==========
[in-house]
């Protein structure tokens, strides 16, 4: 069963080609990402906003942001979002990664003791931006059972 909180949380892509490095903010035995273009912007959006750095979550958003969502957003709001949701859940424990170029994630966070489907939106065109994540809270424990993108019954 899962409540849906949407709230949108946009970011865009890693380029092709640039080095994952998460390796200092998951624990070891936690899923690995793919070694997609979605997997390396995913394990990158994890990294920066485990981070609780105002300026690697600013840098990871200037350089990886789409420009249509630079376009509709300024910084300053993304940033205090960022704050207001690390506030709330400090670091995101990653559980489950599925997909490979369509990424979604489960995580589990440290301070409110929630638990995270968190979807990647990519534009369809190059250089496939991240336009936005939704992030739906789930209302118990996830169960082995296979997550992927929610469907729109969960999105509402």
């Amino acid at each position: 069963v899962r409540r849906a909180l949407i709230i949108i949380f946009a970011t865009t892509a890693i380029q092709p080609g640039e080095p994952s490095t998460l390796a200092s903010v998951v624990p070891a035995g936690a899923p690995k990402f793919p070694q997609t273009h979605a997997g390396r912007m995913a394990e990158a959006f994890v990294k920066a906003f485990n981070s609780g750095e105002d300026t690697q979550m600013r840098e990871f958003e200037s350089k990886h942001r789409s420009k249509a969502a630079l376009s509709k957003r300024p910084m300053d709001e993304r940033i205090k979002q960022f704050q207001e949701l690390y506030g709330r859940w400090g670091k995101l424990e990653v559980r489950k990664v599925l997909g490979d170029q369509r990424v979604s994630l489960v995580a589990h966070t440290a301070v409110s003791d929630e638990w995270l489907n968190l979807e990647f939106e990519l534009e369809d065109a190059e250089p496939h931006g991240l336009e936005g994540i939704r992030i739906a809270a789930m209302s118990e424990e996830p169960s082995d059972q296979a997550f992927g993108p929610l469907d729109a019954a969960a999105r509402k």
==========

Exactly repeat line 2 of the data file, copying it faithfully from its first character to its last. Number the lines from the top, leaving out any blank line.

């Protein structure tokens, strides 16, 4: 069963080609990402906003942001979002990664003791931006059972 909180949380892509490095903010035995273009912007959006750095979550958003969502957003709001949701859940424990170029994630966070489907939106065109994540809270424990993108019954 899962409540849906949407709230949108946009970011865009890693380029092709640039080095994952998460390796200092998951624990070891936690899923690995793919070694997609979605997997390396995913394990990158994890990294920066485990981070609780105002300026690697600013840098990871200037350089990886789409420009249509630079376009509709300024910084300053993304940033205090960022704050207001690390506030709330400090670091995101990653559980489950599925997909490979369509990424979604489960995580589990440290301070409110929630638990995270968190979807990647990519534009369809190059250089496939991240336009936005939704992030739906789930209302118990996830169960082995296979997550992927929610469907729109969960999105509402």